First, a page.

The present paper introduces the study on the mechanical properties of the cement mortar reinforced with graphene oxide. The water-to-cement ratio of mortar is 0.5 with the graphene oxide loading of 0.03 wt.% (dosage by weight of cement). The effect of GO on the flexural, cubic and cylindrical compressive strength as well as Young’s modulus has been investigated and benchmarked with the performance of plain cement mortar. The preliminary results of this study have been presented in [26, 27].
Cement, sand, distilled water and graphene oxide have been used to fabricate cement mortar. Portland cement CEM I 32.5R was employed in this study to manufacture both reference mortar (labelled as R) and mortar with the addition of 0.03 wt.% of GO (GO dosage by weight of cement, mortar labelled as GO0.03). The chemical and physical properties of cement are listed in Tab. 1, while the results of sand sieve analysis are shown in Fig. 1. Graphene oxide was purchased from Graphenea. The as-received GO was of high purity (> 95%) with the lateral size of particles not exceeding 10 µm. According to the elementary analysis, the oxygen content was of 41–50% . The water-to-cement and sand-to-cement ratios were kept constant for both mixes at 0.5 and 3.0, respectively. The exact composition of fabricated cement mortars is presented in Tab. 2.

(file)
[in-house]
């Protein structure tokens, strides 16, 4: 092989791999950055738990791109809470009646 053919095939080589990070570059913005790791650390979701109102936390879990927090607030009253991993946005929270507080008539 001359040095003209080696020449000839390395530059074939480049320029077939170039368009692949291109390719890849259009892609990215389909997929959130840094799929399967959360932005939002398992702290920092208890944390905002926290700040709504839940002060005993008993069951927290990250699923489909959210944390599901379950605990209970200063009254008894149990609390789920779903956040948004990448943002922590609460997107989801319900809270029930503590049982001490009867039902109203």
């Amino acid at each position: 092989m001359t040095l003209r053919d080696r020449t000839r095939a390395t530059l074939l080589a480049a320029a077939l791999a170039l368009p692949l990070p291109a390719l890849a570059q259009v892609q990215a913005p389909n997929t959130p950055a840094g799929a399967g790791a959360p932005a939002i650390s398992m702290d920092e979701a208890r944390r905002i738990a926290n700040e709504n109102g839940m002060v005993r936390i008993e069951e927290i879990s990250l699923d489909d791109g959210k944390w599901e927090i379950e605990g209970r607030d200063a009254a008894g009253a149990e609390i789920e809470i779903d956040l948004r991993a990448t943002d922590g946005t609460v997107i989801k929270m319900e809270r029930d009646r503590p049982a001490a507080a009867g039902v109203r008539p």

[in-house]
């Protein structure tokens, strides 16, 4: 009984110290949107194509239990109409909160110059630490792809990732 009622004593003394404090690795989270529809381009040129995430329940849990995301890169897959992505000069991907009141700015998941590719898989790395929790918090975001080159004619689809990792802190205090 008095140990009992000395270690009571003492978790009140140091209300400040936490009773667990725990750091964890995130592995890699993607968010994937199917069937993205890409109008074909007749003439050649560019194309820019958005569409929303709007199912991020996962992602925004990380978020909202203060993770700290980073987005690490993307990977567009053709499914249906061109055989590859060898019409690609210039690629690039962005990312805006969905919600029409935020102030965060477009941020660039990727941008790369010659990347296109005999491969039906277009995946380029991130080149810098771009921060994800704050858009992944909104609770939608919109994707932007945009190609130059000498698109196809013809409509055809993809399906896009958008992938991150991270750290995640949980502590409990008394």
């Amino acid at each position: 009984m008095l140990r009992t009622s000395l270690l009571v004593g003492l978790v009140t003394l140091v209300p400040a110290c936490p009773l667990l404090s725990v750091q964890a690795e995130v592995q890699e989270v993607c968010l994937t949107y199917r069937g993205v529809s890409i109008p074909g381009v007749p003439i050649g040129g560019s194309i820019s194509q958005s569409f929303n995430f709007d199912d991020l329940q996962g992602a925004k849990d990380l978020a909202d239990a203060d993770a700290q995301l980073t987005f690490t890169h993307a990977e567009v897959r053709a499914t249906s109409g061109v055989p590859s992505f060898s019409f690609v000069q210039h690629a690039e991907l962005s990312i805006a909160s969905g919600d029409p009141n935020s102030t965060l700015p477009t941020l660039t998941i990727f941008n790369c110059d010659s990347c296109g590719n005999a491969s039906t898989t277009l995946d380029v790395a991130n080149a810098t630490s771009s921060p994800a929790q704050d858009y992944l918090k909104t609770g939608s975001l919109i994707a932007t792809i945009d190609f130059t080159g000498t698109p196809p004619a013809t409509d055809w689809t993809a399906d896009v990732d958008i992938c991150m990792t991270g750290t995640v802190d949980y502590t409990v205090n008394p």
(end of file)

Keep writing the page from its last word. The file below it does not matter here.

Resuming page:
To provide the uniform dispersion of graphene oxide within cement matrix, graphene oxide was first ultrasonicated with a certain amount of water for ca. 15 min using a compact ultrasonic homogenizer (UP50H Hielsher, 30 kHz, 50 W). The dispersion with the concentration of 4.6 mg/ml was thus obtained. Cement mortars were then fabricated according to PN-EN 196-1  procedure. In case of cement mortar containing GO, GO dispersion was added to cement simultaneously with the remaining water. Both resulting cement mixes were placed into steel molds in a few layer and each layer was vibrated on the vibration table. Three rectangular samples with the dimensions of 40×40×160 mm, five cylindrical samples with the diameter of 60 mm and the height of 120 mm and fifteen cylindrical samples with the diameter of 60 mm and the height of 80 mm were manufactured for both types of mortars. All molds were immediately covered with polyethylene foil and after 24 h the specimens were demolded and conditioned in water. Samples were dried for 24 h in the air before mechanical tests.